The Man in the Iron Mask
Origin: USA, 1939
Director: James Whale
Source: Hen’s Tooth Video DVD
This is the first sound version of Iron Mask, and stars Louis Hayward in the dual role of King Louis XIV / Prince Philippe. Hayward was a leading man who appeared in a variety of parts, heroic and romantic, from the late 1930s to the early ‘50s, but if he’s remembered today, it’s as the star of eight or nine small to medium-budget swashbucklers made mainly for independent producer Edward Small (of which this is the first). The genial Hayward didn’t have the compelling screen presence of Errol Flynn or Tyrone Power, but he was likeable and determined, with enough handsome charm to carry off the romances.
The Man in the Iron Mask is the final tale in Alexandre Dumas’s long Musketeers Cycle, which tells the stories of d’Artagnan and his three friends Athos, Aramis, and Porthos from youth to old age. And no movie version of Iron Mask has ever told that tale the way Dumas wrote it. Oh, you always get a plot to switch King Louis XIV with his twin Philippe, who was spirited away at birth and raised somewhere secretly, and somebody always winds up wearing a welded-on full-helm iron mask—while of the musketeers, d’Artagnan at least puts in an appearance. Other than that, all bets are off. This adaptation is no closer to Dumas than any other version, so let’s just toss the author out a tower window like an old tin plate and look at this movie on its own merits. These are considerable: first, it was directed by James Whale, best known for his classic horror movies Frankenstein and Bride of Frankenstein, and he does a fine job making the dungeon scenes involving the iron mask quite chilling. He also turns out to be pretty good at costume drama: this movie moves right along, and never flags until just before the end.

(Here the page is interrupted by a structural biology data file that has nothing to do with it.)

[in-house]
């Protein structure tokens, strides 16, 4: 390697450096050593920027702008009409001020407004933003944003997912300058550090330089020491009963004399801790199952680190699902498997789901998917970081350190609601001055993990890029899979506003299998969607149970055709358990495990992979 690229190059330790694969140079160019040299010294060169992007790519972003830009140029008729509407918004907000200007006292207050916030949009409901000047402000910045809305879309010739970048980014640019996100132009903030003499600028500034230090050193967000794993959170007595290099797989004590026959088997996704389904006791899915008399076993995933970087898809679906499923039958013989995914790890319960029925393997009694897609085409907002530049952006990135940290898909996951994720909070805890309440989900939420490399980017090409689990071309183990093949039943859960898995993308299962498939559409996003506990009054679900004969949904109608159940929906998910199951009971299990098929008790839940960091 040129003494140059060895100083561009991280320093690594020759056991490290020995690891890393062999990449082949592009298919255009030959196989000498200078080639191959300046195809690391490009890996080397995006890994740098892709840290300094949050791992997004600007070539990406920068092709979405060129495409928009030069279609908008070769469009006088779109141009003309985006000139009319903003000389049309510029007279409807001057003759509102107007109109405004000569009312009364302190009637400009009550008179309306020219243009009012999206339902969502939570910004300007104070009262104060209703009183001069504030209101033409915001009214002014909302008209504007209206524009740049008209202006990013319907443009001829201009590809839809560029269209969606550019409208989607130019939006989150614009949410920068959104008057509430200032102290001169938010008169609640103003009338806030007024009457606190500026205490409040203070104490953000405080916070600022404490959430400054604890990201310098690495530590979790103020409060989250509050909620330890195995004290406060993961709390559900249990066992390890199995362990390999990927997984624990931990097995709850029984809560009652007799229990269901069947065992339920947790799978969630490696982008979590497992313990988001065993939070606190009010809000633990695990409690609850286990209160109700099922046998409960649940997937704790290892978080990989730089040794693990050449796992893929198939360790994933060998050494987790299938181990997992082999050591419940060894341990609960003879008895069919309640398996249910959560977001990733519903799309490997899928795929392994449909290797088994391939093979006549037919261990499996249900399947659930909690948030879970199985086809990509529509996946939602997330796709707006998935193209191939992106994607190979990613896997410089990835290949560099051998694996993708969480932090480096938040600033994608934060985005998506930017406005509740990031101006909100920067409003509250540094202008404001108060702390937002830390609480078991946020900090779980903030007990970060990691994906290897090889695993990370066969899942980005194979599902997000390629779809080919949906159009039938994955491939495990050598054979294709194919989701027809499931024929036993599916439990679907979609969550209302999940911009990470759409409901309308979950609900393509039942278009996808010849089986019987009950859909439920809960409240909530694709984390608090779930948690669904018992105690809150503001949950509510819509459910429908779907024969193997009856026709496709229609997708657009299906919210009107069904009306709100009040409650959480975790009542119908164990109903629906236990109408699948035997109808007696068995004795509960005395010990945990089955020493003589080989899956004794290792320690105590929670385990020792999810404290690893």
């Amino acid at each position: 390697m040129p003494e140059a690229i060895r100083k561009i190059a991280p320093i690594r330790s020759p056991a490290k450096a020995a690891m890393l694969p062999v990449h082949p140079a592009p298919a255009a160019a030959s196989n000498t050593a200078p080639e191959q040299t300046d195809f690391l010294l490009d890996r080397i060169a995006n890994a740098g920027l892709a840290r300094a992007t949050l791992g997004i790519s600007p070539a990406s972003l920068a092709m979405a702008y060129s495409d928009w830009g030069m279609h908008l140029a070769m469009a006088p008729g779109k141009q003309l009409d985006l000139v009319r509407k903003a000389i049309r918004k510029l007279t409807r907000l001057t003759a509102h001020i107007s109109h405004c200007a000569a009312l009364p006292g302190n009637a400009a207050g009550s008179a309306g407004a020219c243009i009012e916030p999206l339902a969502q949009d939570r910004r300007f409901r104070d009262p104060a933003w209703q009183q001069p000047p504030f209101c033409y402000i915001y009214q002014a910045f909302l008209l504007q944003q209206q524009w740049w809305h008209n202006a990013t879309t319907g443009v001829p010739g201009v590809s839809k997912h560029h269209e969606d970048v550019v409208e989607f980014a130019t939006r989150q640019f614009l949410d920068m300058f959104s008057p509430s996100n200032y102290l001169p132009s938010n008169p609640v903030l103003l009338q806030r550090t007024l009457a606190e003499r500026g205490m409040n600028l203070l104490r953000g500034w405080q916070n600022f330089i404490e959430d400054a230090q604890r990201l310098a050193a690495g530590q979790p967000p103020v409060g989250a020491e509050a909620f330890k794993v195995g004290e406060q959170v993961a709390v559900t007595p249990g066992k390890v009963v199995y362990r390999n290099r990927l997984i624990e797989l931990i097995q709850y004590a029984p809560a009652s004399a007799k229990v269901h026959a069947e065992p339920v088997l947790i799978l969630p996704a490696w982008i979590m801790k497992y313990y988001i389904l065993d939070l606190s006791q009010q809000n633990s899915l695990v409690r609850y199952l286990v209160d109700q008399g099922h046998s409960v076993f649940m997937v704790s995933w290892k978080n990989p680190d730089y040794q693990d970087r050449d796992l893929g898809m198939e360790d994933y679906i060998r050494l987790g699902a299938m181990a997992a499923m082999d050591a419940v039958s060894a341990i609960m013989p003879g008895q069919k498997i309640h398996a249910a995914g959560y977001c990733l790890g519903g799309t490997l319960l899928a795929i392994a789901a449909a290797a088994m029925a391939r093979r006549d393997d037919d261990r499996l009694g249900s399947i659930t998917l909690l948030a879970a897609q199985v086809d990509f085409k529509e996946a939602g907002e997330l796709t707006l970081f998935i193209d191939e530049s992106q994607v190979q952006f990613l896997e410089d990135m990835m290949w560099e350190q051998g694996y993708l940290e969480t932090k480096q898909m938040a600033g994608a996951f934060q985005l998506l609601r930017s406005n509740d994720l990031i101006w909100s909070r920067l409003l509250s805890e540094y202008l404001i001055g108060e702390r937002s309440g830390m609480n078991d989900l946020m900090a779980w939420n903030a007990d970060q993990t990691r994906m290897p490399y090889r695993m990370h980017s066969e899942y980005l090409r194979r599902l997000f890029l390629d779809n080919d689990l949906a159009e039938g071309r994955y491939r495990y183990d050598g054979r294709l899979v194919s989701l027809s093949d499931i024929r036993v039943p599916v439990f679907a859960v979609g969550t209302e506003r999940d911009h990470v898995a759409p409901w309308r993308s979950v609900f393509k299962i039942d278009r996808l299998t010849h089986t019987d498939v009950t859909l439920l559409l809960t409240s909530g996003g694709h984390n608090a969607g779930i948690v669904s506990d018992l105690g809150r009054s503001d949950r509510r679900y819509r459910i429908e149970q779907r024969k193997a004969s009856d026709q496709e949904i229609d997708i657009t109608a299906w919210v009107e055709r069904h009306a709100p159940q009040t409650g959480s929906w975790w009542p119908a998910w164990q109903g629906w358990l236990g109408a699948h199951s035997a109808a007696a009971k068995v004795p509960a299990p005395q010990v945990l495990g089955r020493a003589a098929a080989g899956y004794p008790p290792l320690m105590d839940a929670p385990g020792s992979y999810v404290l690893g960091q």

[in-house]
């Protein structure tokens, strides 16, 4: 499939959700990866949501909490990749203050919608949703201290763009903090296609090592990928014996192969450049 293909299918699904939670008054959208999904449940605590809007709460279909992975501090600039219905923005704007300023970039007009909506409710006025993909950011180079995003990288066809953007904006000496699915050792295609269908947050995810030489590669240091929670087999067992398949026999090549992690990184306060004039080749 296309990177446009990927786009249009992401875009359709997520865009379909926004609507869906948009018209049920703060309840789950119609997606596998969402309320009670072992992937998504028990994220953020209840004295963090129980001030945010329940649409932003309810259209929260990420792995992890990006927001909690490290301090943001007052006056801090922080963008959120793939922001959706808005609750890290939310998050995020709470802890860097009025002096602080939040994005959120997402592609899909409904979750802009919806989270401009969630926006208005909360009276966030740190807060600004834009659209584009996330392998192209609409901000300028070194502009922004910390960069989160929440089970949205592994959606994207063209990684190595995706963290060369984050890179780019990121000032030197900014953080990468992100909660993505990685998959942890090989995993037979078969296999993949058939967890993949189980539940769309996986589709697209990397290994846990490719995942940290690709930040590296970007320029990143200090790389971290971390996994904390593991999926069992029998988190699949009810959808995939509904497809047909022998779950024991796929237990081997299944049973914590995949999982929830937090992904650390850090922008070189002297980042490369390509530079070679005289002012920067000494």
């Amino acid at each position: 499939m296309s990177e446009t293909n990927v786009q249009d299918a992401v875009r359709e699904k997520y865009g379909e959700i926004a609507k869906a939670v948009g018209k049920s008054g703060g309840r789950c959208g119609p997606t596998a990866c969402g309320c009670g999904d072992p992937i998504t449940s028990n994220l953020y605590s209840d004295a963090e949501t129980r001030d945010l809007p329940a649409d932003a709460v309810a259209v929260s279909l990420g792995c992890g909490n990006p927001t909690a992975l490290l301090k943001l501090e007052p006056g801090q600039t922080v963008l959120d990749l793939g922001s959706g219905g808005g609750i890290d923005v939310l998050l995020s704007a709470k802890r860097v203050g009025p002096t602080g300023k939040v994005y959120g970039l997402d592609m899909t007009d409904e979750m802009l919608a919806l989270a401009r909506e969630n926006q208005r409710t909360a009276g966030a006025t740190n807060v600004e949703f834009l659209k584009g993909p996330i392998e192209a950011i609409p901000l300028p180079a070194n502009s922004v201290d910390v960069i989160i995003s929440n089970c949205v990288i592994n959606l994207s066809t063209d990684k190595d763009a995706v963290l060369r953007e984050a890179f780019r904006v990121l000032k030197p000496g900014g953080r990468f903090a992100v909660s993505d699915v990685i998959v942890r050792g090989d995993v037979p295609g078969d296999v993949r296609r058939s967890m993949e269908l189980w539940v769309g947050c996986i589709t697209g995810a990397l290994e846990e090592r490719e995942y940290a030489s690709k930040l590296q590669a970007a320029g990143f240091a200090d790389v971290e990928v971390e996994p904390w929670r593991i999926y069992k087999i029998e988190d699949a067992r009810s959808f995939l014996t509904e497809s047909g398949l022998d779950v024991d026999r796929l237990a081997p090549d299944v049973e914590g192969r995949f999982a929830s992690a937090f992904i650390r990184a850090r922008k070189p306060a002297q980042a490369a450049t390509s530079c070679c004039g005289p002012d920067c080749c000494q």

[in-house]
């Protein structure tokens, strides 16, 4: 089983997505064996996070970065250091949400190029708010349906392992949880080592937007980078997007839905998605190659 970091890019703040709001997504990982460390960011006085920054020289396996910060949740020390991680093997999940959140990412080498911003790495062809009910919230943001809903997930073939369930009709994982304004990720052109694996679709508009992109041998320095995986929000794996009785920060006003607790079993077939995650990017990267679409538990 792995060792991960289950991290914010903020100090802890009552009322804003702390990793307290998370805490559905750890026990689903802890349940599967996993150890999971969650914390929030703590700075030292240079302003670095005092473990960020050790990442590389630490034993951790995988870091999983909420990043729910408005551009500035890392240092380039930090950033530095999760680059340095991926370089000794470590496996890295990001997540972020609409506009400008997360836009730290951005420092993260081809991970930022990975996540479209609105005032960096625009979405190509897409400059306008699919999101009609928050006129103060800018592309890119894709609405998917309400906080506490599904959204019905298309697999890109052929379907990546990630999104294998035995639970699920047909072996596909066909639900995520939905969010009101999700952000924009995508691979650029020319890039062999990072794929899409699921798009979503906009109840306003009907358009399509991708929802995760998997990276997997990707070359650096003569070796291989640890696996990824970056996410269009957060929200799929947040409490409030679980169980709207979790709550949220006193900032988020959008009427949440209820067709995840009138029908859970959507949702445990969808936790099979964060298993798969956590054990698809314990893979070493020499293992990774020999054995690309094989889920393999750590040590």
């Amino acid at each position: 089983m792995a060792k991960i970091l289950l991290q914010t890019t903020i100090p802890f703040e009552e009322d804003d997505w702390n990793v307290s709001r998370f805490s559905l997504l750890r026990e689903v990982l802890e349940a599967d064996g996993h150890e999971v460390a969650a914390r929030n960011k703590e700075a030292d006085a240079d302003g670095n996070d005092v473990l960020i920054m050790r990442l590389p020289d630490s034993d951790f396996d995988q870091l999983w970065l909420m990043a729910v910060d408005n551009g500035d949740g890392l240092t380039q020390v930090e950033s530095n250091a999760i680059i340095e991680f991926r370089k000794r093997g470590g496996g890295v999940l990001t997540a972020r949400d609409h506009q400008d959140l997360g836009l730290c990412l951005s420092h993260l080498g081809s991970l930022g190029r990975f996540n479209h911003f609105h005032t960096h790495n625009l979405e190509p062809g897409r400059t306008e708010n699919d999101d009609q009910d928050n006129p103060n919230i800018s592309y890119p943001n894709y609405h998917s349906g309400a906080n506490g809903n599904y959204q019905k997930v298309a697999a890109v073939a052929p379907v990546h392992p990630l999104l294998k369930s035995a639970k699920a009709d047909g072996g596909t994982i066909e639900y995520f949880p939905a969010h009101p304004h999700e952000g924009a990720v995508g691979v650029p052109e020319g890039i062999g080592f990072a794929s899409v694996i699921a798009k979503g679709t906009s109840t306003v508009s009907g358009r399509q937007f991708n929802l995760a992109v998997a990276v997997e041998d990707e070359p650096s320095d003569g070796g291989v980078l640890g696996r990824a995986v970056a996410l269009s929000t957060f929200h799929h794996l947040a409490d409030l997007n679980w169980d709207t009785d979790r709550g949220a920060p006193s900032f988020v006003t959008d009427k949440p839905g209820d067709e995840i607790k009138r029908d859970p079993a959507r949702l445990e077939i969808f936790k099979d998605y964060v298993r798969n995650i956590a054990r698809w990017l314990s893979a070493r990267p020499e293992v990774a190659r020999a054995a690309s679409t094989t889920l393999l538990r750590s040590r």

Other pleasures include the sharp byplay between the king’s rival advisors, Walter Kingsford as Colbert and Joseph Schildkraut as Fouquet; any number of secret passages in the Louvre and the Bastille; the genuinely touching scene in which the elderly Queen Anne finally meets her long-lost son; and a guard captain who gets to shout both “Seize them!” and “Take them away!”
In this version, as an infant Prince Philippe is given into the care of d’Artagnan, who takes him to distant Gascony to raise him with his three musketeer friends as tutors. D’Artagnan is played by Warren William, who’d been very popular earlier in the thirties, but whose star was by this time fading. He’s a curious choice for the role: he’s not very athletic, which had been a hallmark of the part since Fairbanks (and still is), and though his long, droll face looks good with a pencil ‘stache and goatee, he’s not a convincing swashbuckler, and he doesn’t always remember to act engaged and engaging, or even interested.
Hayward, on the other hand, is clearly enjoying himself, switching back and forth between the cruel and tyrannical King Louis and the bold and boisterous Philippe. Bonus: as the impostor king, he gets to romance Queen Maria Theresa (Joan Bennett), who is sadly ignored by the real Louis XIV—possibly the only touch of historical accuracy in the picture.
So there’s plenty of good stuff. On the downside, the awful Alan Hale, Sr., is inflicted upon us once again, though if he’s suited to play anybody I suppose it would be Porthos, as he does here. Also, though the costumes are good for a B-picture, everybody fences with these flimsy little foils that are no substitute for an honest rapier. Finally, this movie just has one climax too many, an unnecessary carriage chase through the too-familiar woods of southern California, before the musketeers finally save the day. Look, it’s no Adventures of Robin Hood, but it’s worth your time nonetheless. Watch for the venerable Nigel Brulier in the prologue reprising the role of Cardinal Richelieu that he played in Fairbanks’s silent versions of both The Three Musketeers and The Iron Mask.